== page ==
By Marc Caputo, McClatchy Newspapers –
MIAMI — From suspect to victim to cultural symbol, Trayvon Martin has metamorphosed into a political point of departure over race.
When President Barack Obama spoke about how his son could have looked like the 17-year-old, his white Republican rivals quickly accused him of being racially divisive.
When Florida Gov. Rick Scott established a task force to investigate the Stand Your Ground gun law connected to Trayvon’s shooting, a state Democratic leader rebuked him for wanting to wait until the case is adjudicated.
Liberal and left-leaning media have taken up Trayvon’s case, with calls to arrest his shooter, George Zimmerman. Conservative and right-leaning media have called for a get-the-facts first approach, while some have published images of Trayvon portraying him as a thug.
Groups from the NAACP to the National Council of La Raza, to white and black supremacist groups, have entered — or been drawn into — the political fray as well.
“It’s campaign time, and, unfortunately, it has come to that. But that’s what we get these days, unfortunately,” said Lt. Gov. Jennifer Carroll, the only elected black Republican in Florida’s capitol.
Carroll, who’s chairing Scott’s task force on Stand Your Ground, said the group needs to take its time and not interfere with the investigation. She also wants to avoid partisan and racial politics.
But Carroll noted that race infuses the case and our justice system, especially with the high incarceration rates of African Americans. But she still wanted to focus on whether or not the state’s Stand Your Ground law, authorizing the use of deadly force, needs to be tweaked. The NRA is sure to fight that, while gun-control advocates are trying to get the law stripped from the books.
The Florida Senate’s incoming Democratic leader, Chris Smith, criticized the Scott and Carroll decision to hold off on investigating the law. But Carroll said the task force needs time to gather facts for the “emotional” and increasingly partisan case.
The politics won’t go away.
“Once the story went national, we first dealt with the tragedy but very quickly you saw political questions starting to be asked,” said James B. Peterson, a professor of Africana studies and associate professor at Lehigh University in Pennsylvania. “Race is a powerful political tool.”
“Immediately, you have the right and left at the table. It’s unfortunate that this case has become such a hotbed. Both sides can easily go back to their stock characters,” he said. “On the left, its marching and protesting and talk about institutional racism. On the right, its talk about rushing to judgment and accusations of race-baiting. The irony is both sides are demanding justice.”
And both sides have 24-hour cable channels, websites and Twitter armies that push their narrative about what happened.
State Rep. Alan Williams, D-Tallahassee, has changed his Twitter avatar to depict him wearing the type of “hoodie” sweatshirt the unarmed Trayvon wore on his last night. Chicago Democratic Congressman Bobby Rush wore a hoodie on the U.S. House floor, prompting Florida’s highest-profile black Republican, U.S. Rep. Allen West, to criticize the action as “gimmickry.”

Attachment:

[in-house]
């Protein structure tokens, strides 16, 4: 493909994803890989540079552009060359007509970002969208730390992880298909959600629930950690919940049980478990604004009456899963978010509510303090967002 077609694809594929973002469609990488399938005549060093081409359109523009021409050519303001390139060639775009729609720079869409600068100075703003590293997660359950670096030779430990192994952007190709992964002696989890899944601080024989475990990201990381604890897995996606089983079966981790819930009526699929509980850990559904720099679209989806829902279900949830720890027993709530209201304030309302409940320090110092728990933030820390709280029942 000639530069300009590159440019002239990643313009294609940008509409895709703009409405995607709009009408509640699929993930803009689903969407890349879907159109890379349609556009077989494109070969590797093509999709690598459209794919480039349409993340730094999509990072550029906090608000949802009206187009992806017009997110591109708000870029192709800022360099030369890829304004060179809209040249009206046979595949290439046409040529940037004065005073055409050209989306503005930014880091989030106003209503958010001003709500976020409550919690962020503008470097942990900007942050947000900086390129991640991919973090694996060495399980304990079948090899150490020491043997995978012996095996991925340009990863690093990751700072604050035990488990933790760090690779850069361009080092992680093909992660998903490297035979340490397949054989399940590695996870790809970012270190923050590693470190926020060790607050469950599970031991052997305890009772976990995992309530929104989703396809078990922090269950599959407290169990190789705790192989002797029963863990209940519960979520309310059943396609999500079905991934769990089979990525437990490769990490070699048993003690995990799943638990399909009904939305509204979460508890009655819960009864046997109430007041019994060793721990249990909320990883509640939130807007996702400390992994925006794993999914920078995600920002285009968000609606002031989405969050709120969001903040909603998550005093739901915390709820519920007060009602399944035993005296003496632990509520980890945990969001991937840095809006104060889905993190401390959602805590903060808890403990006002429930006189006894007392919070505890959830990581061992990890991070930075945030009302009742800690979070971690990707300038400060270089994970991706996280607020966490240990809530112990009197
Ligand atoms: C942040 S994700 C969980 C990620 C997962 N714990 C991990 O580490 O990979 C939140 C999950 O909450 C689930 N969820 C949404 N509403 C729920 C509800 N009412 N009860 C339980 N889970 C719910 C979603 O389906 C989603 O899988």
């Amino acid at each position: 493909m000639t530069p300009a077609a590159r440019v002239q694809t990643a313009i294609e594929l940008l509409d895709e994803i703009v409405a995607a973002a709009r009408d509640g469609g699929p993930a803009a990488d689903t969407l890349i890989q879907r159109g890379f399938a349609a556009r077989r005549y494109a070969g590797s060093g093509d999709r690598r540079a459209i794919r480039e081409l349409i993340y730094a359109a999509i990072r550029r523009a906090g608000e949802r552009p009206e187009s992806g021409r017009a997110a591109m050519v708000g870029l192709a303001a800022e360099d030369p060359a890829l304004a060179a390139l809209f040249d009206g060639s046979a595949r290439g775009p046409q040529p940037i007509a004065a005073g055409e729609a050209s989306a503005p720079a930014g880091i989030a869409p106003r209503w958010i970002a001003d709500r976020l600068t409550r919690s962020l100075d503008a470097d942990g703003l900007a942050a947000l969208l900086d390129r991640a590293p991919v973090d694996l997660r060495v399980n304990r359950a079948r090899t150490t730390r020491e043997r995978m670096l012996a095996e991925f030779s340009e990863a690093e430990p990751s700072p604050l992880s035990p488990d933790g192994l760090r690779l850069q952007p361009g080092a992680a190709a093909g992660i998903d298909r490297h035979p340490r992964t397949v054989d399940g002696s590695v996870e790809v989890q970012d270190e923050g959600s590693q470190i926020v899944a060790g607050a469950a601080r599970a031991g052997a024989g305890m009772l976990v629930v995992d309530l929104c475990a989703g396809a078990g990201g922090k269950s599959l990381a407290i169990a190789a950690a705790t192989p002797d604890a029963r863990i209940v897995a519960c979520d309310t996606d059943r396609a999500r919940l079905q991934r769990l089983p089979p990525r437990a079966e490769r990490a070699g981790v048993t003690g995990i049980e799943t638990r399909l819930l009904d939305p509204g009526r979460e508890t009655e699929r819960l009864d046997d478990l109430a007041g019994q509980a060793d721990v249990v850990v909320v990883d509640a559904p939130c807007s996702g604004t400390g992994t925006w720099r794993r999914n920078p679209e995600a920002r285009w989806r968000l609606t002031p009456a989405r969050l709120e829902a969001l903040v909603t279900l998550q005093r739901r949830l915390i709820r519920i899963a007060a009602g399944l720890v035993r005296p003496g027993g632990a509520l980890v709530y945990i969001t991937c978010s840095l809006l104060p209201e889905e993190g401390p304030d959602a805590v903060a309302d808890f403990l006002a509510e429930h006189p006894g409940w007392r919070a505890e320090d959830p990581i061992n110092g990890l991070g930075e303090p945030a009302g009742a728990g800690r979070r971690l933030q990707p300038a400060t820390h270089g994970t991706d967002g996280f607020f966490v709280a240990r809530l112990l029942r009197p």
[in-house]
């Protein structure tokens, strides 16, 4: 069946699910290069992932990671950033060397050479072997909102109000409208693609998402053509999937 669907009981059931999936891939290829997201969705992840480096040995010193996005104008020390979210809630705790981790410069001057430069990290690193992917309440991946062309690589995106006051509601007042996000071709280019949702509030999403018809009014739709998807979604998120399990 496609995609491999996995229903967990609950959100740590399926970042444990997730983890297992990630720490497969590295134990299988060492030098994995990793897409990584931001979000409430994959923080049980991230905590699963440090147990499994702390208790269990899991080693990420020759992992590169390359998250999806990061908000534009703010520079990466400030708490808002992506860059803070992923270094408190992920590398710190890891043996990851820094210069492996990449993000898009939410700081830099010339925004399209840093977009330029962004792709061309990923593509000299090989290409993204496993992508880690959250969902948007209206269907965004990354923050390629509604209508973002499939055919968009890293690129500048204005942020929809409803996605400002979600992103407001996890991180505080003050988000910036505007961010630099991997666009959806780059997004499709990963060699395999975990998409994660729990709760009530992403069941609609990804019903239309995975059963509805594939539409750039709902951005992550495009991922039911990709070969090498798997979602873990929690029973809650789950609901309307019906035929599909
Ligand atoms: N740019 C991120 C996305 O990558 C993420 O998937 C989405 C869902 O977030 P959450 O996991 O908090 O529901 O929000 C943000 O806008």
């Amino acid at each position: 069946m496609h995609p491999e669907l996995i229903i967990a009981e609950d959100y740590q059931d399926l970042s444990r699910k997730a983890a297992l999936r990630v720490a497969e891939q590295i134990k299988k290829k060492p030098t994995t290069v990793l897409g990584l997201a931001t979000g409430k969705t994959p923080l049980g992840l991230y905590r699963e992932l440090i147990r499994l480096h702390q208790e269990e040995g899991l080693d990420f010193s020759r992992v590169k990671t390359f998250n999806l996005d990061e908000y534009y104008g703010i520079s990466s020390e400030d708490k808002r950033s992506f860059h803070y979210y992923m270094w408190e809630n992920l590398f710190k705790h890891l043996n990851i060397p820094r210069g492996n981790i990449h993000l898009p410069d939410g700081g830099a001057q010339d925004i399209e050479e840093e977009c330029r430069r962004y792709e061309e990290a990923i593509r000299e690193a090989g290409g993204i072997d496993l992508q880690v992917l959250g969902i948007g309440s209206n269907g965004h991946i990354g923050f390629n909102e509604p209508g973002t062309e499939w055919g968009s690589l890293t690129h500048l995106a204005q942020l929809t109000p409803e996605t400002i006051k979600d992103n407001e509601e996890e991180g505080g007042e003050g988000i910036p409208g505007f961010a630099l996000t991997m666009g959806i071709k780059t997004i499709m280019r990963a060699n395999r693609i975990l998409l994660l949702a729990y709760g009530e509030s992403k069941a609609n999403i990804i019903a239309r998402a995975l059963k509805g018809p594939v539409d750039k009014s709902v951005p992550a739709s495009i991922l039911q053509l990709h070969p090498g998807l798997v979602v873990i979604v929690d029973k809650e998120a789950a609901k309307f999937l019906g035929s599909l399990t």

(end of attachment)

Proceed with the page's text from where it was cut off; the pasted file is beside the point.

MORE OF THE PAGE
Meantime, the Internet’s atwitter over the decision of The Daily Caller, a conservative website, to obtain and publish Trayvon’s apparent tweets from the teen’s now-closed Twitter account. The messages depict fairly typical rap-fueled, sex-obsessed misogynistic lingo common to urban and suburban youth in Miami Gardens.
A New York Times blogger criticized the Daily Caller and others for “cherry picking” images about Trayvon to make him seem more threatening. It failed to mention that the paper’s liberal columnist, Charles Blow, has said little of Trayvon’s school suspensions and his dalliance with pot in favor of discussing his “cherubic” countenance.
Conservative commentator Michelle Malkin disseminated a now-debunked photo of Trayvon that made him look like a middle finger-flashing hoodlum.
On the other end of the spectrum, filmmaker Spike Lee, in his zeal to pressure Zimmerman, re-tweeted what he thought was Zimmerman’s address. It wasn’t. It belonged to an old unrelated couple who were forced to move to a hotel out of fear of violence.
A black supremacist group calling itself the New Black Panther Party has surfaced and disseminated “wanted” posters of Zimmerman. Critics have tried to link the NAACP to the new group — a claim the NAACP denies. A white supremacist group that maintains a website called Stormfront has also entered the media picture.
Even the Latino-advocacy group, National Council of La Raza, was roped into the controversy when the most influential voice of conservatism, Rush Limbaugh, took it to task for not speaking about the fact that Zimmerman is Hispanic. La Raza’s spokeswoman Lisa Navarrete said Limbaugh was “breathtakingly cynical,” considering his “long, reprehensible history when it comes to minorities and women.”
Meantime, MSNBC host Al Sharpton — criticized by conservatives for decades for his role in the race-baiting Tawana Brawley and Duke lacrosse white sex-assault hoaxes — has been a big force in supporting Trayvon’s parents and their attorney.
When the nation’s first black president said “If I had a son, he’d look like Trayvon,” the political floodgates over race broke open again in the presidential election.
“Is the president suggesting if it had been a white who had been shot, that would be OK because it wouldn’t look like him?” Fox News Channel personality Sean Hannity wondered. “That’s just nonsense. I mean, dividing this country up, it is a tragedy this young man was shot.”
Republican presidential candidates Rick Santorum and Newt Gingrich echoed the sentiments.